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I've had similiar experiences with Plaza Cycle. Sad thing is I haven't found a decent dealer in town. A year ago I called every dealer in town to get quotes for my bike. The lowest was South Valley and Plaza, or so I thought. Having no real experience with either of them, I went to Plaza because it's closer. I went in checkbook in hand only to find out I misunderstood on the phone. I guess my brain couldn't fathom that they were $1000 more than SV, $500+ more than everyone else and even higher than MSRP. After an hour with an over eager newbie salesman who made three trips to his manager's office I got the bike for $12, yes twelve, less than SV. Only reason I got that was because I had my checkbook in hand and made it very clear I was ready to walk. Funny thing is after all this, I give them a check from a Texas bank and I had them so flustered they didn't even check my ID.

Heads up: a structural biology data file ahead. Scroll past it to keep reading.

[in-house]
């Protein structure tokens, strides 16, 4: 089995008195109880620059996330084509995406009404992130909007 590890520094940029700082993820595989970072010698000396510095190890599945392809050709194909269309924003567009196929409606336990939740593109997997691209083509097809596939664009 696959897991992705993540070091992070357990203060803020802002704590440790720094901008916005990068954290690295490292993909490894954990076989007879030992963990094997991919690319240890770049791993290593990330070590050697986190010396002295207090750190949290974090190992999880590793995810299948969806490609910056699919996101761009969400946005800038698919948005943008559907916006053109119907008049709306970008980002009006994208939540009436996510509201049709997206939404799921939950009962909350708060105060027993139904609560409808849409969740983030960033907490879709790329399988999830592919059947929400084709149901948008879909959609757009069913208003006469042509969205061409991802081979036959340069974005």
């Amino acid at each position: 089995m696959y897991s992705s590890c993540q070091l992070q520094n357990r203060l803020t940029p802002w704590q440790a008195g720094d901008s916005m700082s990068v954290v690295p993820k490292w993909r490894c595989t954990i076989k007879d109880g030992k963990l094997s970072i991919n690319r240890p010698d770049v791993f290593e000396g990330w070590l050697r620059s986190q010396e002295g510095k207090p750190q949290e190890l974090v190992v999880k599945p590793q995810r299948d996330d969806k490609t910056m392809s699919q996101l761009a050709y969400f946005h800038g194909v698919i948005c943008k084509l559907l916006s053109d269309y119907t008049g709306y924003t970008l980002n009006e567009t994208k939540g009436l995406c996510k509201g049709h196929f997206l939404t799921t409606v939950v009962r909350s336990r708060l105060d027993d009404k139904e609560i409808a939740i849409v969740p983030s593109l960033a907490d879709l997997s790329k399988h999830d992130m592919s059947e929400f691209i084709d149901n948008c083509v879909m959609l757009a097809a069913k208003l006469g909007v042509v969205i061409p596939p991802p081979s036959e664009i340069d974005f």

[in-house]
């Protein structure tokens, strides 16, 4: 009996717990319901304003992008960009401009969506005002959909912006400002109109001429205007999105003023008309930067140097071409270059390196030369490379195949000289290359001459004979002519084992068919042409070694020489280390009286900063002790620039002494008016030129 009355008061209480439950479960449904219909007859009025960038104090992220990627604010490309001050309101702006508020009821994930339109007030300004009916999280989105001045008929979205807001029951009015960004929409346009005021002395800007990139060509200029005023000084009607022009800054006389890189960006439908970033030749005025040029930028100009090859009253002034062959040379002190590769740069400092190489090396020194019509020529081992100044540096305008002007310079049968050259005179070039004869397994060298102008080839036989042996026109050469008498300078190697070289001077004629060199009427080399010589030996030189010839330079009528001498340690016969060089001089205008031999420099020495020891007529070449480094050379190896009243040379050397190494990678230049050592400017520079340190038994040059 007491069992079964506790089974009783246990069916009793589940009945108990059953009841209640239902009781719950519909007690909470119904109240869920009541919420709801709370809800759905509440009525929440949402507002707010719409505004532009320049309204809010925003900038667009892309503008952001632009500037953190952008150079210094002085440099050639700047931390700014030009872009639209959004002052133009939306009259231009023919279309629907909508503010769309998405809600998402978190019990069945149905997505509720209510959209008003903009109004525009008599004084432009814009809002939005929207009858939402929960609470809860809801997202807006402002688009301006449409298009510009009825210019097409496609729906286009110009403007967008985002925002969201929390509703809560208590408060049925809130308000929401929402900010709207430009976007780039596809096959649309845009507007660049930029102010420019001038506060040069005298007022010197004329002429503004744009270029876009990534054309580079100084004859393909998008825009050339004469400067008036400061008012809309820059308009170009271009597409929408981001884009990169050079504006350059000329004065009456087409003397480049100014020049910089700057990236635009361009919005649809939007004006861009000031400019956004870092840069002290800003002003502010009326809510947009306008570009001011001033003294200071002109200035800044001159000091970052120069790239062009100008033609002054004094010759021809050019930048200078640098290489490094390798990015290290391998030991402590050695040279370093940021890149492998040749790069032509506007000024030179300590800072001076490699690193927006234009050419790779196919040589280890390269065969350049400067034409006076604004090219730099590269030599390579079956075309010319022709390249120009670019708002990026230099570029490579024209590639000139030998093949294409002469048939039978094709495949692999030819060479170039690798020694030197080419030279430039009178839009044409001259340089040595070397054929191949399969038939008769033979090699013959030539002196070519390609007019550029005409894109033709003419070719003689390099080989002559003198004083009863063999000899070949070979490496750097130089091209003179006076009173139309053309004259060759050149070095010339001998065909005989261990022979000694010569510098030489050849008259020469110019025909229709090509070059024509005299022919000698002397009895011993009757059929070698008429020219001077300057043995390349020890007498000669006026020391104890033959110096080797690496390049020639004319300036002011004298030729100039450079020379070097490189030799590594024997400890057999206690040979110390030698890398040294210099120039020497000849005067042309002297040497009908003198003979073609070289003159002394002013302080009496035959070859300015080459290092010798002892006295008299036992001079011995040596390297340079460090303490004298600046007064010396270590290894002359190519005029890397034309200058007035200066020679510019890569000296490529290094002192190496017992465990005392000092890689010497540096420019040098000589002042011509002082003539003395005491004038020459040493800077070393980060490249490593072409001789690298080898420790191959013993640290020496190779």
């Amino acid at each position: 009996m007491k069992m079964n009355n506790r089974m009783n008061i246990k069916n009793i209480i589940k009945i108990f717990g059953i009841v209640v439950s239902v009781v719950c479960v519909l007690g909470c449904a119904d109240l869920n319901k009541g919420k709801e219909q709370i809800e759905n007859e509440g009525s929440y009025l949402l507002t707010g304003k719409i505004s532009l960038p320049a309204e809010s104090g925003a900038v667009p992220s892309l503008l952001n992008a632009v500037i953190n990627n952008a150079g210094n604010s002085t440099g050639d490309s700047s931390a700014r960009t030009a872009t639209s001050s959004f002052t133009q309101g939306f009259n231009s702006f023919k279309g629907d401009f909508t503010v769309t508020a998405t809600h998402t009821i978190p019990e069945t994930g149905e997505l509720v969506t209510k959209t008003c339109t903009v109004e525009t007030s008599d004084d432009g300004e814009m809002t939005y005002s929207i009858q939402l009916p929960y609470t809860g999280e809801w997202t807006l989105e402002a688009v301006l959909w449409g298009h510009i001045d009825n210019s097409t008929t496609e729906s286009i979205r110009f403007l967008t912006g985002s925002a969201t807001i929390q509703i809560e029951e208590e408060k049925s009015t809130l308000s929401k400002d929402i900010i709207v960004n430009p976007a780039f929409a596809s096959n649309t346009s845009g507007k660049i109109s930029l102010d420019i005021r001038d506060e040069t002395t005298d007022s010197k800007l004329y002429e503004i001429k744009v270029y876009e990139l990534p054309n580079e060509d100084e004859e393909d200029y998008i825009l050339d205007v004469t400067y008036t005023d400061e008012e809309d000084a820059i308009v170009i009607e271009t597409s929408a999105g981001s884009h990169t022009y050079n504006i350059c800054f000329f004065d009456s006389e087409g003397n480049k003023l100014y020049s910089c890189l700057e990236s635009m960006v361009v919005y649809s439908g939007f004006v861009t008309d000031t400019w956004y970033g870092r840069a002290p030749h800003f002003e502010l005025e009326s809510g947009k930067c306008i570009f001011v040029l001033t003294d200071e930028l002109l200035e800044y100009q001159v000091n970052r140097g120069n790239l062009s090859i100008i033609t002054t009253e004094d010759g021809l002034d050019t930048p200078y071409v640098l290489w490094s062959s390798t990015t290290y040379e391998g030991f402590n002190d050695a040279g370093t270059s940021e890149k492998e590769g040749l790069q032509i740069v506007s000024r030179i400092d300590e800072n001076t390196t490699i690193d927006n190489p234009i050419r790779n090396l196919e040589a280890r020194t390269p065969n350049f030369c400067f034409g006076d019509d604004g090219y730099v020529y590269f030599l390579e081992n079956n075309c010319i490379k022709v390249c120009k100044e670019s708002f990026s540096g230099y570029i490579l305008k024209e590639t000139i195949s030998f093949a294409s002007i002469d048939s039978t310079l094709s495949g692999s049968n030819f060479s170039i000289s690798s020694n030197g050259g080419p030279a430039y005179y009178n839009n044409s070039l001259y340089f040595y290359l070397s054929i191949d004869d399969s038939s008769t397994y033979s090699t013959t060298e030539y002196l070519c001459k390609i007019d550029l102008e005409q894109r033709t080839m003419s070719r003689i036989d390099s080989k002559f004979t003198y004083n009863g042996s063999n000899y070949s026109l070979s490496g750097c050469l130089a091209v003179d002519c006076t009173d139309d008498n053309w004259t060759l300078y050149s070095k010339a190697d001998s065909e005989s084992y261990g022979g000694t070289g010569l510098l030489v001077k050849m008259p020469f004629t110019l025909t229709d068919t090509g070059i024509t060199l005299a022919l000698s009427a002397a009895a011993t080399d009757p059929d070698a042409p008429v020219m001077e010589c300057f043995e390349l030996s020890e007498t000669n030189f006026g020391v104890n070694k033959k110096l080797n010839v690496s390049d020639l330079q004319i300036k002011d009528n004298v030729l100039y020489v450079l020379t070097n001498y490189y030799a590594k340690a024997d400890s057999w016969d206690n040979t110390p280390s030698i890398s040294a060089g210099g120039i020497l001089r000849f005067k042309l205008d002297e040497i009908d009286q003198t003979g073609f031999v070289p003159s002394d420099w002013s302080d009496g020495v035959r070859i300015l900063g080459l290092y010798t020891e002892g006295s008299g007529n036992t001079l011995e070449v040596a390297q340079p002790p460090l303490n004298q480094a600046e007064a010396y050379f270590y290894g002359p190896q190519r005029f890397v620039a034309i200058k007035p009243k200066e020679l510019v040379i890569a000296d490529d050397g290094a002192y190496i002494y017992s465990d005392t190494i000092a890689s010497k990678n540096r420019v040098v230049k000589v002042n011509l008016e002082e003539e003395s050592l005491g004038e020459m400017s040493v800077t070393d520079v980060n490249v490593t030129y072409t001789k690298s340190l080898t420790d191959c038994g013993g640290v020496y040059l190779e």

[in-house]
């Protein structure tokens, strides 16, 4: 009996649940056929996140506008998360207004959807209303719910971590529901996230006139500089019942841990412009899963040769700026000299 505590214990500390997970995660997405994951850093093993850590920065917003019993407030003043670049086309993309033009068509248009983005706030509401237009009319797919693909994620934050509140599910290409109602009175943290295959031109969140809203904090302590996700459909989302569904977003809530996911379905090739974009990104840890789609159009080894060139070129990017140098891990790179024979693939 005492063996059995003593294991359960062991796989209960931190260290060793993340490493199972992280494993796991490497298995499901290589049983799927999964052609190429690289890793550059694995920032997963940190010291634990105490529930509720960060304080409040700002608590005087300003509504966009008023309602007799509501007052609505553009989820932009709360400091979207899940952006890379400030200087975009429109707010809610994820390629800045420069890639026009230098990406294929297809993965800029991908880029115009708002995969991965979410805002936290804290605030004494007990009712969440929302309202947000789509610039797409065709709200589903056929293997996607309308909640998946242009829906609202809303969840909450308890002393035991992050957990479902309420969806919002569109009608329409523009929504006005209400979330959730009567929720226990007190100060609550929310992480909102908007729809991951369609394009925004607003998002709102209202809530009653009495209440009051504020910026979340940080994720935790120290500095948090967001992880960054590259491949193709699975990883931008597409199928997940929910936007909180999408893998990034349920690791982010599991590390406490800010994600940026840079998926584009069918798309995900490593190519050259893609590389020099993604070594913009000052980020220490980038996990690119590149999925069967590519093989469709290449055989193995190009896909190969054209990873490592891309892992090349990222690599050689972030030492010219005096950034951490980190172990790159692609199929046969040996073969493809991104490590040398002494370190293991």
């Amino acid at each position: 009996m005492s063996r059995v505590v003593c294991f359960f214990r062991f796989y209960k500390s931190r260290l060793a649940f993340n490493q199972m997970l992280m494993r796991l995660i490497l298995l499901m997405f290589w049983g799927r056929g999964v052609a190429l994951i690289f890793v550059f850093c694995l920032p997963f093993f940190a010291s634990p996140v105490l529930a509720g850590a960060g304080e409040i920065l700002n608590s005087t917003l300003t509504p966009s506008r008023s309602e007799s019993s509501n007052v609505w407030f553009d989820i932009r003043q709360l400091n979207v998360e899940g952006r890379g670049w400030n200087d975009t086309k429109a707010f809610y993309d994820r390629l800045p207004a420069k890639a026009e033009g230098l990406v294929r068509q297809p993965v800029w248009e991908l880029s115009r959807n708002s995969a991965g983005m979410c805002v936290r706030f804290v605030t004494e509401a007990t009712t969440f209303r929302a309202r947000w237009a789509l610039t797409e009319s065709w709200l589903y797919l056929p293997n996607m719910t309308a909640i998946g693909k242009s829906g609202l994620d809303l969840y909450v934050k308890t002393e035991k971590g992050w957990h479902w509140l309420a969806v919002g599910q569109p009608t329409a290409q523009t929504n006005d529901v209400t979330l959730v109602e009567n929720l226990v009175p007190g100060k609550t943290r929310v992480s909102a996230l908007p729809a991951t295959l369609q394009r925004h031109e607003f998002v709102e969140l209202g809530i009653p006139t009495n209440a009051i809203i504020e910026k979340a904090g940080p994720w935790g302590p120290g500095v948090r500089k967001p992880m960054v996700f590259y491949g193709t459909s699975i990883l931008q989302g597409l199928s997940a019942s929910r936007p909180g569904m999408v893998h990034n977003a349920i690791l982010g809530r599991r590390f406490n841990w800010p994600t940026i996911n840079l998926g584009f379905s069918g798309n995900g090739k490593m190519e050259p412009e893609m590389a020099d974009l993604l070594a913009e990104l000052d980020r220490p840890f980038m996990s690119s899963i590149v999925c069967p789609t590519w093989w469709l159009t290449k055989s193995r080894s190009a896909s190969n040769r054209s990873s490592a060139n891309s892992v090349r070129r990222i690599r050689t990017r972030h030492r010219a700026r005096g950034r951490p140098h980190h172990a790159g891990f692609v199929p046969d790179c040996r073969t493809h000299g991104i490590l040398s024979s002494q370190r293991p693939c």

I later had another experience with them. My sister was shopping around for a quad and I tagged along so I could look at bikes. We were at Plaza, her husband had pretty much decided on the Yamaha Big Bear, I believe. At the time Plaza had bought out some dealer of their '02 stock, this was mid '04. The slimey salesman wouldn't even discuss the '04. They had the '02 the same price as the '04. After 10 minutes of trying to get info on the '04 and saying they wouldn't pay as much for a two year old quad, they finally walked out on him mid-sentence.

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I agree that dealer prices can be excessive when comparing to internet/mail order. However, I support my dealer when purchasing bikes, even though they might be more expensive. I do it becasue the local dealer supports many initiatives to keep riding areas open, supports local riders, sponsors many racing events, and organizes many street rides.